That’s because I include our mortgage principal reduction in our monthly savings rate. If you remove the principal payment from our mortgage from our expenses category you end up with the diagram below.
(We pay a lot of principal each month because we have a 10 year fixed mortgage) You can see there that of our income left over after taxes we save 41% and spend 37% (for a savings rate of 53%).
Expense budget for our family of 5
- Our mortgage (principal, interest, insurance, and property taxes) is our biggest expense. We pay a lot every month to live in an extremely bikeable neighborhood. On the other hand, our mortgage is less than what it would cost to rent an equivalent house in our neighborhood and it will be paid off by 2024 if not before.
- Daycare is our second biggest expense. I estimated the that Daycare will set back our retirement savings by about $2 million.
- Groceries comes in 3rd. However, we rock the grocery budget and spend well under the USDA thrifty plan for our family of five.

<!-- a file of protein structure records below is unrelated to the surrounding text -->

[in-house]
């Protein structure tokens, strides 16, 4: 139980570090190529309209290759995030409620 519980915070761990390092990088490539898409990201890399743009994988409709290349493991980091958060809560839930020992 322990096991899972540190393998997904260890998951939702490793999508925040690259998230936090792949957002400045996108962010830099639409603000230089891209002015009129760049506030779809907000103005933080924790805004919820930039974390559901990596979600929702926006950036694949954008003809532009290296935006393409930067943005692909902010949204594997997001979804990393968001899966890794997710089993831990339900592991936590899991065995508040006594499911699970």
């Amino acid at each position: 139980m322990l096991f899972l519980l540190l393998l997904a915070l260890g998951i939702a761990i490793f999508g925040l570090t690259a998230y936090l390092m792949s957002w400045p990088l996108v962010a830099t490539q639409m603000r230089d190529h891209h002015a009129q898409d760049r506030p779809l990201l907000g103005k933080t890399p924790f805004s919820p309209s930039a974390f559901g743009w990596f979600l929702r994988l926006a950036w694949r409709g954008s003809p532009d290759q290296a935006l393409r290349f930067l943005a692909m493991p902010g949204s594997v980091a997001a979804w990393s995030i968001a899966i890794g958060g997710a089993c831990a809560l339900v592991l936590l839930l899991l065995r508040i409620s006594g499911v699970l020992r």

- My wife and I both get an “allowance”. While most of our money goes into joint checking, we both get a money deposited into a secret account that the other person can’t see. This works out really well for us. We don’t fight about whether someone is buying lunch at restaurants or fancy coffee. It’s a relatively large percentage of our spending (5%) but totally worth it to not fight about money!
- “Kids” only accounts for 2% of our spending. Obviously kids show up other places too (like owning a bigger house, buying more groceries, and paying for daycare). However, the kids themselves don’t actually cost that much. I thought Krisy Shen did a great recap about whether kids were expensive or not in her recent book (affiliate link). They can be more expensive than advertised in some respects, but in many ways are way cheaper than mainstream media suggests they are.
Savings budget for our family of 5
Get ready to throw your stones and bring your pitchforks. What kind of a personal finance blogger puts 32% of his savings into paying off his house?
Yup. This guy.
Yes. I know we should max out our tax advantaged accounts first. But– it’s super motivating to watch our mortgage shrink to zero.
Furthermore, paying off the mortgage will give us financial freedom to live on a very small fraction of our income if one of us were to lose our jobs before we reach financial independence.
Not only could we live on one income after our mortgage is cleared, it also opens the door for many partial early retirement options. For example, I’ve considered taking a deferred retirement to work on passion projects while Mrs. Gov retains her traditional job and health insurance.